(Jasper Johns’s 1959 painting False Start recently sold for eighty million, the most ever paid for the work of a living artist.) The gap between the prices paid to auction houses in New York and London and to painting factories in China reflects the prevailing judgment that the Dafen objects are not art.
The speed and efficiency with which Chinese factories produce paintings is astounding. Yet speed and efficiency alone have not been highly regarded attributes of Western painting production since the Italian Renaissance, when artists and their patrons managed to elevate a manual craft into an intellectual activity. This shift coincided with a heightened regard for individual artists and their ability to express ineffable qualities like creativity, inspiration, and genius through paint. The mindless repetition of brushstrokes on canvas by Dafen laborers crammed into warehouses mocks this tradition, showing a total disregard for the personal, cerebral engagement with the medium that warrants eighty-million-dollar price tags.
But Dafen’s objects aren’t not art either. On a basic level, the paintings display a degree of technical mastery that underscores the fact that many of Dafen’s painters have had formal art school training. The scale on which these skills have been mobilized may be new, but studios employing dozens of assistants are common in the history of art, and contemporary artists like Jeff Koons and Kehinde Wiley regularly outsource creative labor to great fanfare. Chinese art factories resemble the Taylorist organization of these artists’ studios; indeed, in some instances, they are one and the same.
What’s lacking in Dafen, and what separates custom painting from the booming contemporary art scene in China, is the figure of the artist directing production, even if from afar. When European ateliers produced copies of successful paintings, it was under the auspices of a master. In works like The Picnic, the master exists only by proxy, with the art-historical original mediated by an illustration in a book or on the Internet. Still, while The Picnic is not a wholly original work of art, neither is it a mechanical reproduction. The product offered by Global Wholesale Arts is called “custom painting,” which is an appropriate designation for the gray area between art and manufacturing that all factory paintings inhabit.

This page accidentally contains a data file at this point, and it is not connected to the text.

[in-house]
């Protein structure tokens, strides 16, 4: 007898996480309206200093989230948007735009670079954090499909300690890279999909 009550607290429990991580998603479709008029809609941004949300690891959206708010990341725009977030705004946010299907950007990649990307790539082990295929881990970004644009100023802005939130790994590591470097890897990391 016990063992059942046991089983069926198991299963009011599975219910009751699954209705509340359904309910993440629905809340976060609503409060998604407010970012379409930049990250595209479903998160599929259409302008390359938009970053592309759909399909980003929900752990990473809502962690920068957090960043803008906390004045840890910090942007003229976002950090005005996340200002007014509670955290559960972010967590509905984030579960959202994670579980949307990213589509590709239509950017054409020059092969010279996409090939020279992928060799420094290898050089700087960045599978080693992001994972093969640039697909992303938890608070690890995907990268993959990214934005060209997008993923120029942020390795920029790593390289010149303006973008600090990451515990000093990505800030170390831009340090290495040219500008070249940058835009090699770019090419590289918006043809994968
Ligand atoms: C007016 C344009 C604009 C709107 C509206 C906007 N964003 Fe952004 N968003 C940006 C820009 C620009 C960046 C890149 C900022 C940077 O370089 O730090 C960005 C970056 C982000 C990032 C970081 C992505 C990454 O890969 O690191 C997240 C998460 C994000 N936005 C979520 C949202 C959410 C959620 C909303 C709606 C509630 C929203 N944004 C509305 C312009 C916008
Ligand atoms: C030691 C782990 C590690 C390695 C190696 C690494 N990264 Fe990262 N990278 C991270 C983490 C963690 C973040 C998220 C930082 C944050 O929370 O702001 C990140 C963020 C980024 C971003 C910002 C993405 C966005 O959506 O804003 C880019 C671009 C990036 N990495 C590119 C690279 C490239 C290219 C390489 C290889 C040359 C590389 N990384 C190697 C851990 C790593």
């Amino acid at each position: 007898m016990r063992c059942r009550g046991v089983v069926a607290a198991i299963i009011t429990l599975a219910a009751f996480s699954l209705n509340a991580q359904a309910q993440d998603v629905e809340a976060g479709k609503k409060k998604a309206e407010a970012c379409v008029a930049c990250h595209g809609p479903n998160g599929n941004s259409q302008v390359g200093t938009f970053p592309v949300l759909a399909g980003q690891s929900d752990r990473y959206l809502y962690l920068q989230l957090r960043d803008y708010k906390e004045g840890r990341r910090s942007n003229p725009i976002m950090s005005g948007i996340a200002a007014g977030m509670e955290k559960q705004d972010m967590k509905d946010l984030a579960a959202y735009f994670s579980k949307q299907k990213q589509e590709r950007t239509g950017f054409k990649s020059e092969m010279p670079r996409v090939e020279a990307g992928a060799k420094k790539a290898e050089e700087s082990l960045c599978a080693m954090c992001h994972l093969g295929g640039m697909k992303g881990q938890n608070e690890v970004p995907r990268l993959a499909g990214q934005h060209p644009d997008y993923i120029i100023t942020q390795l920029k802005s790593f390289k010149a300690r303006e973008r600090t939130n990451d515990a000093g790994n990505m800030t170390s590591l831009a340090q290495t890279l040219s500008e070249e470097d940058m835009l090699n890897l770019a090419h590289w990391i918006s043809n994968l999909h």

The value of custom painting lies in the trace of the artisan (“Hand-Painted 100%!”), as well as the potential for directed modifications. These artist-workers can, for instance, make an oil painting from a photograph, eliminating red-eye, erasing acne, dropping a few pounds, adding a few inches. But at any given price point, the trace of one semi-anonymous artist’s hand is as good as any other; the personal touch becomes its own commodity. While operating within an idiom of fine art, these paintings invert the hierarchy of value that distinguishes painting from mere manual labor, bringing the physical work of the artwork to the fore.